considered a valid instrument to manage severe
abdominal sepsis . In our series the traumatized patients
undergone to OA had severe trauma (ISS > 25). In the
two-third of cases we have proceed to OA management
to prevent an ACS; in only one-third OA procedure was
considered as treatment of the IAH or of the ACS. In
patients with intra-abdominal sepsis the scoring system
to estimate the severity and prognosis of secondary
peritonitis we used was the MPI . Literature reports that
a MPI greater that 29 relates with high mortality rates
(100 % vs 0–2.3 % in patients with MPI < 21) . In
our series one–third of patients have severe peritonitis
(MPI > of 29), and these MPI values associated with the
important comorbidities may be the responsible for the
high peri-operative mortality rate (29.4 % at our
analysis). In the present series the status of the OA has been
evaluated at the first laparotomy and at the last one
according to the Björck classification . Data reported
an increased number of patients presenting a Grade 1A
(clean OA without adherence between bowel and
abdominal wall or fixity) at the abdomen closure (from
41.4 %, at the first laparotomy, to 76.6 %, at the last
laparotomy). These results showed the efficacy of the
OA treatment in reducing the intra-abdominal
contamination. Regarding to the technique used for temporary
abdominal closure we used the NPWT in almost all
cases. This strategy seems to be the best in preventing
evisceration, actively remove any infected or toxic fluid
from the peritoneal cavity, prevent the formation of
entero-atmospheric fistulas, preserve the fascia and the
abdominal wall domain, make reoperation easy and safe,
and achieve early definitive closure [23, 26, 36]. Our
goals were to close the abdomen wall as soon as possible
(within 5–7 days) [26, 27, 37] to reduce the OA
complications. A recent prospective controlled trial and a
systematic review suggested that use of a dynamic fascial
sutures combined with NPWT in the treatment of OA
for intra-abdominal sepsis is safe and associated to a low
rate of incisional hernias and entero-atmospheric fistula
[22, 23]. However in our series almost all patients
despite the NPWT alone, the closure of the abdominal wall
happened in an average of 6.1 days, but in 53 % of cases
the fascia was closed with a mesh in the retromuscolar
space [9, 30]. The main complications after OA remain
the enterocutenaous fistula and the long-term ventral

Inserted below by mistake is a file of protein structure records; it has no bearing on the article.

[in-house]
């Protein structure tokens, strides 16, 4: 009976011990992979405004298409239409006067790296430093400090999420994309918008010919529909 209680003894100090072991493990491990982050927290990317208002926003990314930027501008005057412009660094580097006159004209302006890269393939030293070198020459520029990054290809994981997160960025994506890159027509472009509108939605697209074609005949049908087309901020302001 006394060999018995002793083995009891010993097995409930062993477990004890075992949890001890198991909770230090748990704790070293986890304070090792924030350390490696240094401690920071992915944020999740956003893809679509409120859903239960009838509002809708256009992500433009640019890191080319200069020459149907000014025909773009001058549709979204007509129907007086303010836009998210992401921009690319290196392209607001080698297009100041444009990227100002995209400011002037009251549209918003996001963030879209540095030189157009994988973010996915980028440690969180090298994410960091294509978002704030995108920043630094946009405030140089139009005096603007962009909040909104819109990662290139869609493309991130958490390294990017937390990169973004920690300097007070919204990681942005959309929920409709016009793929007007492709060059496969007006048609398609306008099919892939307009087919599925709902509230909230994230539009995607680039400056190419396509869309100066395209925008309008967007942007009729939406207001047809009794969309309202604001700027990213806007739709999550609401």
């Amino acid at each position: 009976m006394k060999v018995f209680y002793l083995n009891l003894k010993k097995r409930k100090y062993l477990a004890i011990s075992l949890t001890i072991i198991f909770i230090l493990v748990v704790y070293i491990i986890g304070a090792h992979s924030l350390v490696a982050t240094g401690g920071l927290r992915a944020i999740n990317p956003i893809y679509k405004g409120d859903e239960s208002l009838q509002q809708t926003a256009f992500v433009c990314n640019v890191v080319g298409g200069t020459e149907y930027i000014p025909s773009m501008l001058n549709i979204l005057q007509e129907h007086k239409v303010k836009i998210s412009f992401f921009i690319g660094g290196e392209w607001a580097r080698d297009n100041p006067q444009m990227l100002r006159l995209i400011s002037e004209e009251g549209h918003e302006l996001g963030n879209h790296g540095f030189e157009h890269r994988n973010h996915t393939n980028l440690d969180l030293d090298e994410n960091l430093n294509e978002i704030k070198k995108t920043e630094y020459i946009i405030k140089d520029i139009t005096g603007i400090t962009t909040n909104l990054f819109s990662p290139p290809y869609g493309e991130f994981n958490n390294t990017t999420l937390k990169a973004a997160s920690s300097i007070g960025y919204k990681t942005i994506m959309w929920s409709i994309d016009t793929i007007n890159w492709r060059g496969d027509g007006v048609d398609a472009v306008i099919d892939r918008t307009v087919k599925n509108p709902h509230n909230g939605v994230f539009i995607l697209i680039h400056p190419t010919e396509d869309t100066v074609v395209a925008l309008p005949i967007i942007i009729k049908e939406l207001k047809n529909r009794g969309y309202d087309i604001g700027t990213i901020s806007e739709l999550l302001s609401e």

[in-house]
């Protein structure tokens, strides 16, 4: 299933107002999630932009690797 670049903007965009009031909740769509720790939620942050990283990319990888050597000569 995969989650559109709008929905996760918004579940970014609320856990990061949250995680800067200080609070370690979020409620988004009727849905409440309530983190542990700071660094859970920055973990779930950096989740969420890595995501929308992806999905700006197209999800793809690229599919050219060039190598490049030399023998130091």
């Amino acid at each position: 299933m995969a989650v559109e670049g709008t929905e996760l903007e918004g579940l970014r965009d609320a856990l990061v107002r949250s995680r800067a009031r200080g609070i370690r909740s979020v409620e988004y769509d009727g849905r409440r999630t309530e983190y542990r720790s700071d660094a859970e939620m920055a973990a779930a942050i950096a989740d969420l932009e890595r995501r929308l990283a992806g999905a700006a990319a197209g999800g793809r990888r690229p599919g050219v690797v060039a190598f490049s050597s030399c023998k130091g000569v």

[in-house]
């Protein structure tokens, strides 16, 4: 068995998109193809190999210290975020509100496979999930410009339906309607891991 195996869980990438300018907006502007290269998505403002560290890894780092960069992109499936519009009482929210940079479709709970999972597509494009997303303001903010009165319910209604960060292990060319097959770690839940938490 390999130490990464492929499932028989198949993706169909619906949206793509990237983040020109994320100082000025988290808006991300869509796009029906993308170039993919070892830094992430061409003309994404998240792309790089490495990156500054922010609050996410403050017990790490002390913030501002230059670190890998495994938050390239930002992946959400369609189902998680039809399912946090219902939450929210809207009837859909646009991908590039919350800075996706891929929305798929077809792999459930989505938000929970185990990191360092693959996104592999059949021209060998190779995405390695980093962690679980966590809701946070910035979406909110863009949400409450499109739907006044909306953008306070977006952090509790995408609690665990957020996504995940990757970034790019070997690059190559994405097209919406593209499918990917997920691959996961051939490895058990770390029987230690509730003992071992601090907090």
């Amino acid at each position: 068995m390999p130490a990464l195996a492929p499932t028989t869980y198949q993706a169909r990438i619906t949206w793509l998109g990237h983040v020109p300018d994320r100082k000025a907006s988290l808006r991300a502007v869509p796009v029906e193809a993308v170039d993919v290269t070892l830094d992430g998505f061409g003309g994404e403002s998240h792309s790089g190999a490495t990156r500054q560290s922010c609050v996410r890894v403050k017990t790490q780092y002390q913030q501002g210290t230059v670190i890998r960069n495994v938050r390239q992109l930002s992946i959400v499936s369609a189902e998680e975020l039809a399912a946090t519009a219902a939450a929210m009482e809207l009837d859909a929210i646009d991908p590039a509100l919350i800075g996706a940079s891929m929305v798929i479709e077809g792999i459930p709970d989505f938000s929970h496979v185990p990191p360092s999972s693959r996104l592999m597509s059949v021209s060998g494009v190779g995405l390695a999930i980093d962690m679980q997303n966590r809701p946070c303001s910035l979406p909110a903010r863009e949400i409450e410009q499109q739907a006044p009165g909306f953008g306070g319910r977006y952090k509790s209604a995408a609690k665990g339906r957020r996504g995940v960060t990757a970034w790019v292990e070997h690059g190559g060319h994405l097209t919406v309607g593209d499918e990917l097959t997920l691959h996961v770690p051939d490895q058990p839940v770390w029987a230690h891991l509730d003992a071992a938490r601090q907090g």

hernia, in addition to the high rate of morbidity and
mortality associated with the procedure [8, 26, 38]. A
recent meta-analysis about OA and temporary abdominal
closure techniques in non-trauma patients (4358
patients) reported a mortality rate near to 30 %, with an
overall rate of fistula of 12.1 %, with a 14.6 % in series
applying NPWT without fascial traction, and of 5.7 %
after NPTW with fascial traction . Others studies
reported a high delayed facial closure rate ranging from
34 % and 73.6 % in septic patients, with lower rates in
trauma patients due to the more frequent early
abdominal closure . In our study only one patient had a
duodenal fistula and required the removal of the
prostheses (being managed with a VAC therapy to control
the spillage of duodenal contents ) and only one
patient presented an incisional hernia without
complications. These low rates of incisional hernia are probably
due to the lack of a long-term follow-up. The other
complications in present study were related wound
infection or dehiscence that were managed with local
wound dressing. Also in our data the rate of
perioperative mortality remains high (29.4 %), similar with
the data find in the literature (30 %), however this is
probably due to the extremely compromised conditions
of the patients and the paucity of cases [2, 38].
Despite the limitations present study showed that the
use of non-cross-linked porcine dermal meshes in
different surgical setting, particularly in elderly and septic
patients is safe and effective, without worsening
morbidity and mortality.
The present one-year prospective analysis shows that the
use of swine dermal non cross-linked collagen
prostheses for abdominal wall repair is safe and effective in
general and emergency surgery, particularly in elderly
and in immune-compromised patients. However more
data are necessary. For this reason the development of
big prospective studies are mandatory.